The second normative question is the public-level one of whether the response - the demand for resignation or firing - is reasonable. Here again, there is no obvious claim to epistemic authority; instead, there is a debate which needs to be had, and the dangers of an ideology which cannot see that, which cannot see where epistemic authority is not present while it fights for recognition in those arenas where it is.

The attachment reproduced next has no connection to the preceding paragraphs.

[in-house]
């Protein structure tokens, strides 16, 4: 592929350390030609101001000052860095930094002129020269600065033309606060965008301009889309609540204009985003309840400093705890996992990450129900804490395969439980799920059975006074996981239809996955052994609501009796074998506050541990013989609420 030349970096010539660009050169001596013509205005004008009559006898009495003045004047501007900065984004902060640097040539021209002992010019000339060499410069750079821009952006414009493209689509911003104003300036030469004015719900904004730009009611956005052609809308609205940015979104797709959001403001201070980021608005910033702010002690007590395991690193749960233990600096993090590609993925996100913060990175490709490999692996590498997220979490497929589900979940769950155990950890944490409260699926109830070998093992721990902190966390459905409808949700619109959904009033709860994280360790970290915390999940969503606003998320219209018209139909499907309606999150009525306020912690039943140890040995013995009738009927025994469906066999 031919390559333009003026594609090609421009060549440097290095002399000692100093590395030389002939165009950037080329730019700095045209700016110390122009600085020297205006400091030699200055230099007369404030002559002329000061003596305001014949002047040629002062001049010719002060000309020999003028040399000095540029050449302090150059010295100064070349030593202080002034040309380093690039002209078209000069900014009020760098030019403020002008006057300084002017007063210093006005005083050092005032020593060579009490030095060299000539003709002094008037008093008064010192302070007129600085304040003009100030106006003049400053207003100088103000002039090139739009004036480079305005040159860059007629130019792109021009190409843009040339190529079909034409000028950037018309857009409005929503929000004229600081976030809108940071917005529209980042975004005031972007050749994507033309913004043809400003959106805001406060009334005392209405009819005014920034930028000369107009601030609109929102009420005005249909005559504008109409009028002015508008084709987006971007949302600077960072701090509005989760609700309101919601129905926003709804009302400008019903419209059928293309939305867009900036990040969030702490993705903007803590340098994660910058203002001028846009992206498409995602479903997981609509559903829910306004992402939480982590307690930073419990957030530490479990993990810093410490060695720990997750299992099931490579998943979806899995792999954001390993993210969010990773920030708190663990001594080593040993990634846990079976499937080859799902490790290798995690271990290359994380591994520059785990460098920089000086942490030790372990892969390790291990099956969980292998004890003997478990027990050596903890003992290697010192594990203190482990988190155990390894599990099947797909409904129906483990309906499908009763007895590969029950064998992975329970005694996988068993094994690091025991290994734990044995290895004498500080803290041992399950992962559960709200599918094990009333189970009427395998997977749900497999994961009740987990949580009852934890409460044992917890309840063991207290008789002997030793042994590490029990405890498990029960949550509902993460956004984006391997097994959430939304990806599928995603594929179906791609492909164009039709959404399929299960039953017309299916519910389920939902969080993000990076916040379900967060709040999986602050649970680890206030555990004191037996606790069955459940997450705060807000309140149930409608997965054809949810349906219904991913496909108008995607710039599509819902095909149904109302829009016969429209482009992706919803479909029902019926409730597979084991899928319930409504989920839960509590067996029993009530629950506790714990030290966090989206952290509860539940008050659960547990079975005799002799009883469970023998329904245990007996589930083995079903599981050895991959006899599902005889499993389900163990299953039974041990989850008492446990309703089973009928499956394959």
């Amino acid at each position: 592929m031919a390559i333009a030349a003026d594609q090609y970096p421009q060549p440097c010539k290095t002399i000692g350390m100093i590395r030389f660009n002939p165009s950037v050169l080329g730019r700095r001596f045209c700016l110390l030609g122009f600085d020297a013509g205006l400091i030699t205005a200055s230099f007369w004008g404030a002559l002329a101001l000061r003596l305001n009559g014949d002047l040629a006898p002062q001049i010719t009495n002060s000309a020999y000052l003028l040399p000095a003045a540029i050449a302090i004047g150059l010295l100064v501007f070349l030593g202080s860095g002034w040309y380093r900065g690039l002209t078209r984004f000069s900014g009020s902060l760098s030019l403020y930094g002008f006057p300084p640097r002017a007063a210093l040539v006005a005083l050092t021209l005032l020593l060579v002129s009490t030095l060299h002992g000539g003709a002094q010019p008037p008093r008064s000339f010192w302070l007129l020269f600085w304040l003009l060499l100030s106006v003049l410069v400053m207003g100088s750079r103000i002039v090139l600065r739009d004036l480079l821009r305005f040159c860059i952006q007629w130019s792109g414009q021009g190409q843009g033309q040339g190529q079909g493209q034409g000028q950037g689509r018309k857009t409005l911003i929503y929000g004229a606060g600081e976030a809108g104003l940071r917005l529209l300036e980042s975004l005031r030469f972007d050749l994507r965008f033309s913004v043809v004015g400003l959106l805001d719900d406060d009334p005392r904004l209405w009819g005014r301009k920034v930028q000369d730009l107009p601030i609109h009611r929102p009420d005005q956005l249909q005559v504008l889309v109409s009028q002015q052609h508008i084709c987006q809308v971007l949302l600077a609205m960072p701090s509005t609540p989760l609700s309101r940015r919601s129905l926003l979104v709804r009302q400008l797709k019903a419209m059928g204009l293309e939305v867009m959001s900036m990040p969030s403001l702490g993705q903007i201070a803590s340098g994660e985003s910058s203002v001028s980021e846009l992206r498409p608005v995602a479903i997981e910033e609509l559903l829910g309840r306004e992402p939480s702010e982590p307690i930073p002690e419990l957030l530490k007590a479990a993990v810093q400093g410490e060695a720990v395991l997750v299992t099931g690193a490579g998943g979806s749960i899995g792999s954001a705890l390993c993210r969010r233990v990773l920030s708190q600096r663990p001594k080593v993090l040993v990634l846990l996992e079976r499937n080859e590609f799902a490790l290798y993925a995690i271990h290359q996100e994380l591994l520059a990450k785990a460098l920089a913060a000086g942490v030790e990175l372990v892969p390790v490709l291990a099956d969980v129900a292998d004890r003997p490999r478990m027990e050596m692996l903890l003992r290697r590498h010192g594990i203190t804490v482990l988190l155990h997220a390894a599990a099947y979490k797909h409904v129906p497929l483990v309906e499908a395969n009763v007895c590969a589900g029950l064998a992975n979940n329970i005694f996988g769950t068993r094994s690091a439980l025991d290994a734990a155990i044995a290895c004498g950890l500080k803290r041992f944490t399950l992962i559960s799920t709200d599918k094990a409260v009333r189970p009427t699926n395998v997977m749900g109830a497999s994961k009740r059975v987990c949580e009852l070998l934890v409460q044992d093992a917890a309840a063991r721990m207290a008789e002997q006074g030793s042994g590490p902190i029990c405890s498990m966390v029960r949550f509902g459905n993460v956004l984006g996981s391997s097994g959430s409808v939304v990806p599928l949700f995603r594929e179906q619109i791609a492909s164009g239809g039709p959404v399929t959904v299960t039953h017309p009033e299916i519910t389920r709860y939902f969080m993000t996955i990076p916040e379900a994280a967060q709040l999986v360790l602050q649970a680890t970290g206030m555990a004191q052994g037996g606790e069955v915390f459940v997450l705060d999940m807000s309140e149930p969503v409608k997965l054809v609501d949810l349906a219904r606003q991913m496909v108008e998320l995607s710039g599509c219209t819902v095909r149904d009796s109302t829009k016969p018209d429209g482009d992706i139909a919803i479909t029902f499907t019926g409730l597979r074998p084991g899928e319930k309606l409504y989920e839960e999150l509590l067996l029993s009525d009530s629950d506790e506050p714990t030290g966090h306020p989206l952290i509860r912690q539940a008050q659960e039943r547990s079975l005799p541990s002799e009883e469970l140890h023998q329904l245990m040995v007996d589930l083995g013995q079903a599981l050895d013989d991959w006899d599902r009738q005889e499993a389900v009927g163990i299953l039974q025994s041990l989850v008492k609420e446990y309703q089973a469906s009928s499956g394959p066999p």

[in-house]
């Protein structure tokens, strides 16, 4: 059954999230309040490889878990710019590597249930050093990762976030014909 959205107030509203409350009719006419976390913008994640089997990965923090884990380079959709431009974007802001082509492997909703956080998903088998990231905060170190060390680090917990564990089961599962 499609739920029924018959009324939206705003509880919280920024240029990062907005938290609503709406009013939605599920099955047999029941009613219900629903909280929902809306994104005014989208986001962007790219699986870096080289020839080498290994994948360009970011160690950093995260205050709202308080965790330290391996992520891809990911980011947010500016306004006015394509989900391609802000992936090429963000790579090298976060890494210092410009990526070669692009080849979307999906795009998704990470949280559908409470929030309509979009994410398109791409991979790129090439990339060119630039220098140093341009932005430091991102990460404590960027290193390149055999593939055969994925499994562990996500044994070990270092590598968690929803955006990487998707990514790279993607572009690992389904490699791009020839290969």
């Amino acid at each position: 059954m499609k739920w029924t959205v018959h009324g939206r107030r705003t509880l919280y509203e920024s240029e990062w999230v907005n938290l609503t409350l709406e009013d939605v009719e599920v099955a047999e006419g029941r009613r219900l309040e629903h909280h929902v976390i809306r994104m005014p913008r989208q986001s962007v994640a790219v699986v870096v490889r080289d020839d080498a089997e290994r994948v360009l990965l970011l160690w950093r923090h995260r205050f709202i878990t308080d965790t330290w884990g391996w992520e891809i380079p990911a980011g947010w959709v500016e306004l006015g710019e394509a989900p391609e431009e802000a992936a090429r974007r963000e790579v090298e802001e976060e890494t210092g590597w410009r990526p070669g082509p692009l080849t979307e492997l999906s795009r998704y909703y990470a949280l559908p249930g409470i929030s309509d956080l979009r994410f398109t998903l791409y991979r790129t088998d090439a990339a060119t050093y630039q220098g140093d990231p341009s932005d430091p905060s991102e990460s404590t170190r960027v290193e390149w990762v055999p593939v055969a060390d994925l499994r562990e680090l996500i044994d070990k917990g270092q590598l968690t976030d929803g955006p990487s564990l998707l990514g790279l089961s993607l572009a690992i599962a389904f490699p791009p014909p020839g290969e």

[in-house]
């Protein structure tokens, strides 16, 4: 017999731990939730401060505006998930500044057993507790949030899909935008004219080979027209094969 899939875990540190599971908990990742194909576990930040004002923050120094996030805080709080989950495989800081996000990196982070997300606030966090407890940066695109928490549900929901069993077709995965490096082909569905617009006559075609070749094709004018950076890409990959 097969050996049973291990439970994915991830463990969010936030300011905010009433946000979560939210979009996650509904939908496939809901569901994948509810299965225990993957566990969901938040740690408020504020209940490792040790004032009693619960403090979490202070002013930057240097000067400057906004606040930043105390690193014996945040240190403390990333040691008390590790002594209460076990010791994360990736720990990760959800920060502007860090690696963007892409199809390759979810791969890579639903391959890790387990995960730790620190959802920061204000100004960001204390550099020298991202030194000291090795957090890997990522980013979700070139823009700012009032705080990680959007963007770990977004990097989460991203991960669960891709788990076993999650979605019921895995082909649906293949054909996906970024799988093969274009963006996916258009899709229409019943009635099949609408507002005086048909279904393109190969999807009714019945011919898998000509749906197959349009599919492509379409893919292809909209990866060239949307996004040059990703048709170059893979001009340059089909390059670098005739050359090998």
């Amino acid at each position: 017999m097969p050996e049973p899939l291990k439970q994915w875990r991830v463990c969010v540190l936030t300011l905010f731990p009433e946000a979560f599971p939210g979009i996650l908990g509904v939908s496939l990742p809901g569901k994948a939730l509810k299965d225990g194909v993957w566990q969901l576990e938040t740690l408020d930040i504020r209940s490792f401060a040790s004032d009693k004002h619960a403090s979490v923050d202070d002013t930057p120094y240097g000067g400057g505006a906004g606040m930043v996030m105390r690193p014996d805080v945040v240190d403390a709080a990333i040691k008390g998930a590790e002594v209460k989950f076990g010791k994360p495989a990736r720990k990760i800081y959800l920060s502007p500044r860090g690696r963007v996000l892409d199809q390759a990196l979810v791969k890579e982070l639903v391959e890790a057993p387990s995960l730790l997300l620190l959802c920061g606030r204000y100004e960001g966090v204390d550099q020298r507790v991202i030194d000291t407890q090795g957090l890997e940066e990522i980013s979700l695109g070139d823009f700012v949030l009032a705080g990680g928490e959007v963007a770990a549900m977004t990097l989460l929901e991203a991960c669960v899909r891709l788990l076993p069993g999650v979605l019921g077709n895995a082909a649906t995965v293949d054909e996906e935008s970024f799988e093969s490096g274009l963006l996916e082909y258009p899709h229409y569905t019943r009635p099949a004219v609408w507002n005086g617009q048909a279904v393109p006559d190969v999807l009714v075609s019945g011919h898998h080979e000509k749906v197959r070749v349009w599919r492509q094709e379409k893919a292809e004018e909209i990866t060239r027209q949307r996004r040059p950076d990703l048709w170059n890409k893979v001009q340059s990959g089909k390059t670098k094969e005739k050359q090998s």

All of this is to say that these students are not simply fighting for a basic right in the language of "safe spaces". The language, and the idea, of safe spaces is more powerful, pervasive, and pernicious than they are often made out to be. There are real issues, relating to questions of the appropriate limits on authority, the means and ends of social justice, and the concepts we use to interpret the world and our interactions with each other. In some cases, I see worrisome answers being given by this generation; and in others, I see a dangerous failure to engage in, or even recognize the appropriateness of, passionate - and as passionate as you like, you won't hear any criticisms of tone from me - but still reasoned debate.